Often, singleton pattern classes are used to broker concurrent access to a shared resource. You will see it in quite a few logger implementations. The pattern particularly useful if you have a an "expensive" resource that might not be needed during the course of the application. Since the singleton supports "lazy initialization," you only pay the cost for the resource if you actually need it. Also, supporting polymorphism for an object can be useful
Here are some difference between using classes with static methods and variables:
1. Singletons can implement interfaces and inherit from other classes.
2. Singletons can be lazy loaded. Only when it is actually needed. That's very handy if the initialization includes expensive resource loading or database connections.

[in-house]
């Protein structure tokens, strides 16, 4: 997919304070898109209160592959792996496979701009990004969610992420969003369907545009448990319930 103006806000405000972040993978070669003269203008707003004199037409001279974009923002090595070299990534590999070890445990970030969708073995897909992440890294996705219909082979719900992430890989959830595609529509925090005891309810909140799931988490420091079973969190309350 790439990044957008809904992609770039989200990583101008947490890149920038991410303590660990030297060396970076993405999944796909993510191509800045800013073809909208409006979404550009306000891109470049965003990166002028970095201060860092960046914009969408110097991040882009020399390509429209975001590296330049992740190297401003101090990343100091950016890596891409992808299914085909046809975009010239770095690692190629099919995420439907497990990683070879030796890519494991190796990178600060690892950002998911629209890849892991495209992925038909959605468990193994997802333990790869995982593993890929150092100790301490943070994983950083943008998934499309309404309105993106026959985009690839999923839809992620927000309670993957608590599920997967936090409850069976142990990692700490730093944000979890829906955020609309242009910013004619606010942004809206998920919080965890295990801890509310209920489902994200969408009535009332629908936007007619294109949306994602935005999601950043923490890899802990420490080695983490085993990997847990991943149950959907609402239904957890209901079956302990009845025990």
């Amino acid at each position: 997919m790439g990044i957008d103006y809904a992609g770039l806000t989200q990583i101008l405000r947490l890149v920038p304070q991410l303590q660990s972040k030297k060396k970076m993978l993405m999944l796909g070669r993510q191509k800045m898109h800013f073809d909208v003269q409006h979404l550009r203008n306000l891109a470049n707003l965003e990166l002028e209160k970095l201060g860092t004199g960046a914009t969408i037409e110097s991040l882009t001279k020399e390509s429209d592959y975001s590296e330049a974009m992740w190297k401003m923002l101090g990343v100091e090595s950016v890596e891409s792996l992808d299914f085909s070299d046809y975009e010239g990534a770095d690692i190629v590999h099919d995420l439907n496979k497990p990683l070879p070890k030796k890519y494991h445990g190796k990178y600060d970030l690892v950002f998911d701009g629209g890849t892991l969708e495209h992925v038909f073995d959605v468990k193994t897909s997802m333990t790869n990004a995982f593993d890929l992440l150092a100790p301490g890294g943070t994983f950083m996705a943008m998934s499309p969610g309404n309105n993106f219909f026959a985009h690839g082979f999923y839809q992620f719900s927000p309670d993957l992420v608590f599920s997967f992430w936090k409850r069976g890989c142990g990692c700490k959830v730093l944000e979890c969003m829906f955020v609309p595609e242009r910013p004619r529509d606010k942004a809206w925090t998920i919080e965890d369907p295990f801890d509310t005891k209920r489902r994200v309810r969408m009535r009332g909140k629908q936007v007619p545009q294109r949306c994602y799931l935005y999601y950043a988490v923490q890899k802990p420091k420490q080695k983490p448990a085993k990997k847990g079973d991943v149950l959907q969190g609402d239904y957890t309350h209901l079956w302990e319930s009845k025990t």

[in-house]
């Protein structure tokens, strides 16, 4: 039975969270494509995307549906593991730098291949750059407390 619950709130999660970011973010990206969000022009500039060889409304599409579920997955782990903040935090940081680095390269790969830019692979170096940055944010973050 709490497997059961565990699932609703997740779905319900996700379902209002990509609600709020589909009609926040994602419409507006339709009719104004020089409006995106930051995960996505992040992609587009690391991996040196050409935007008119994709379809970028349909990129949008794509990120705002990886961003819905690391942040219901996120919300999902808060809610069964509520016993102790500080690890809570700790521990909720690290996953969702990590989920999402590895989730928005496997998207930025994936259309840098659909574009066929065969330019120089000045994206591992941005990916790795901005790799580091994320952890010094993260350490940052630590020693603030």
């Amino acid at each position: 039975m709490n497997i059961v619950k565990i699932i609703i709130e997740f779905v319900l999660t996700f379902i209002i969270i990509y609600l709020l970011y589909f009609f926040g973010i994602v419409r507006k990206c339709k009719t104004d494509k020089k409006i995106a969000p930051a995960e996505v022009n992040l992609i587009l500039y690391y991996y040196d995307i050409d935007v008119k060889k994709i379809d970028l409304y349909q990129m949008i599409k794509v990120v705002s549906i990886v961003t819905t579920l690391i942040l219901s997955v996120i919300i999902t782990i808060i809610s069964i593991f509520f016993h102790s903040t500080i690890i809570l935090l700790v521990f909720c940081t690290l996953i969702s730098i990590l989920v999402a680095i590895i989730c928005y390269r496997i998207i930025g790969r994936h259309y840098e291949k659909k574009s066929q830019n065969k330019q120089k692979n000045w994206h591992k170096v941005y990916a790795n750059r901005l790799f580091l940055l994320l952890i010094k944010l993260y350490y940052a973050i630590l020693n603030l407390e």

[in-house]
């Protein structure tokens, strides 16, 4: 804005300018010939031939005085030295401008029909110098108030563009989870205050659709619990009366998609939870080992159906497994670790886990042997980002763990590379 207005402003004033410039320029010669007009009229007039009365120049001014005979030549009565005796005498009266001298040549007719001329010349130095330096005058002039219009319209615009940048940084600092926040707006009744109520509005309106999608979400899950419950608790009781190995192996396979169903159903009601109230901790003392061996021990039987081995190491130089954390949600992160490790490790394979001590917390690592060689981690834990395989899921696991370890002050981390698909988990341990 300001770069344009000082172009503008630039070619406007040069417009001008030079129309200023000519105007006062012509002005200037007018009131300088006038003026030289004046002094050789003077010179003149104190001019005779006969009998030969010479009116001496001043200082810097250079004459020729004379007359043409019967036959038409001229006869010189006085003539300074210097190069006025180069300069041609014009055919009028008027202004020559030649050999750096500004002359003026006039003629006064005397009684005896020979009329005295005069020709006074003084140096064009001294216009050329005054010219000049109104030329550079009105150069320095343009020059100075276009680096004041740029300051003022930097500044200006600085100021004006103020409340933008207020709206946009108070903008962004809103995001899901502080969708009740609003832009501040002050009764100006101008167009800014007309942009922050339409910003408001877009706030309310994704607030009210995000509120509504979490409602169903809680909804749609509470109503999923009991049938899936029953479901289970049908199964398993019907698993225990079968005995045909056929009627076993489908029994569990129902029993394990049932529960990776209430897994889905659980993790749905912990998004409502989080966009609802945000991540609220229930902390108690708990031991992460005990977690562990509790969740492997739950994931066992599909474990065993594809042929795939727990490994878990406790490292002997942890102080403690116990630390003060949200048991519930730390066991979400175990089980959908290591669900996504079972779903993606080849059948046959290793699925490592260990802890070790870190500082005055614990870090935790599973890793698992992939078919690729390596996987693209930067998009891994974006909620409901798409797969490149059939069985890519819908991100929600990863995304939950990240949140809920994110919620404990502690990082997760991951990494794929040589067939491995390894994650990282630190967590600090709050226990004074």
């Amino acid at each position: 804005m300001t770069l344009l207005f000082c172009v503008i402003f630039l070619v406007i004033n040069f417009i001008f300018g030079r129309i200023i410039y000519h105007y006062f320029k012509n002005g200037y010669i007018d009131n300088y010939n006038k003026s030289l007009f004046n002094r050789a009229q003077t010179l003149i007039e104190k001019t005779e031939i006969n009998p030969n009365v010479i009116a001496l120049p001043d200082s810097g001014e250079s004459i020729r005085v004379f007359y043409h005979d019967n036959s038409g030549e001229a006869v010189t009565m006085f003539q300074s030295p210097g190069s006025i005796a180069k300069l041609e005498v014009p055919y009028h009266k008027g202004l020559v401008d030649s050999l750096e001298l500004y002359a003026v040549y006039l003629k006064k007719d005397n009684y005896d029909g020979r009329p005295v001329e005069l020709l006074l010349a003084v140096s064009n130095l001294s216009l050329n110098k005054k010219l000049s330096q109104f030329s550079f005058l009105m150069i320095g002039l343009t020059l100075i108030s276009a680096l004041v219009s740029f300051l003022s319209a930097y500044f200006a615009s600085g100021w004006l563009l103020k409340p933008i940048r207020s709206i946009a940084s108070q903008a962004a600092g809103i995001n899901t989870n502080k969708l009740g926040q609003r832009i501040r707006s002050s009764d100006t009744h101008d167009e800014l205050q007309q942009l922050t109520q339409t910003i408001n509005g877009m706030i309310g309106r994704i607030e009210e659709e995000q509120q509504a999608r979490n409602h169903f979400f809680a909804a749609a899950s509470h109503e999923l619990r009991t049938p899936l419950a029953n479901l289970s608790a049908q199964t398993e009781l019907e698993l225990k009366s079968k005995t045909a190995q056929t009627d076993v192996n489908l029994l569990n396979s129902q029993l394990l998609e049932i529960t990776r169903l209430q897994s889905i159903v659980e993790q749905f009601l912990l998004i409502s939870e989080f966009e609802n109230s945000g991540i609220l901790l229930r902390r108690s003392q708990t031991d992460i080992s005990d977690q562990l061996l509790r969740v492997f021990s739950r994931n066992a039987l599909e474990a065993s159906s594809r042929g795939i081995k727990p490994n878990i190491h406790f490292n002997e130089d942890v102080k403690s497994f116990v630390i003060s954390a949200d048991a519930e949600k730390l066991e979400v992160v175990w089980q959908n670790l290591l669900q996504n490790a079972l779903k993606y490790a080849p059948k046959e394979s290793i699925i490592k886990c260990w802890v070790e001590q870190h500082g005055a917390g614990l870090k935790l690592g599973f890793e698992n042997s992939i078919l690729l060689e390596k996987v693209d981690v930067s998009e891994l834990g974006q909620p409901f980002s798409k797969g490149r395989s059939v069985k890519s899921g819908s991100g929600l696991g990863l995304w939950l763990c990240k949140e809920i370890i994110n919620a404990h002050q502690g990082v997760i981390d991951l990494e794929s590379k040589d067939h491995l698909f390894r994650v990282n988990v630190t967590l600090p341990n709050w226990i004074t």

3. Singletons can be extended into a factory. The object management behind the scenes is abstract so it's better maintainable and results in better code.
Of course, don't use this as license to go "Singleton" wild. As with most design patterns, the patterns pros and cons must be carefully considered before implementation.
Ranjan Maheshwari, on 05 October 2012 - 11:31 PM, said:
Why would one ever require one and only one instance? Same purpose can be achieved using classes with static member variables and static methods. As far as I can understand the difference between the two is Polymorphism.
It would be really helpful if someone can provide an example from real life scenario or from any Java API where Singleton objects need to participate in Polymorphism?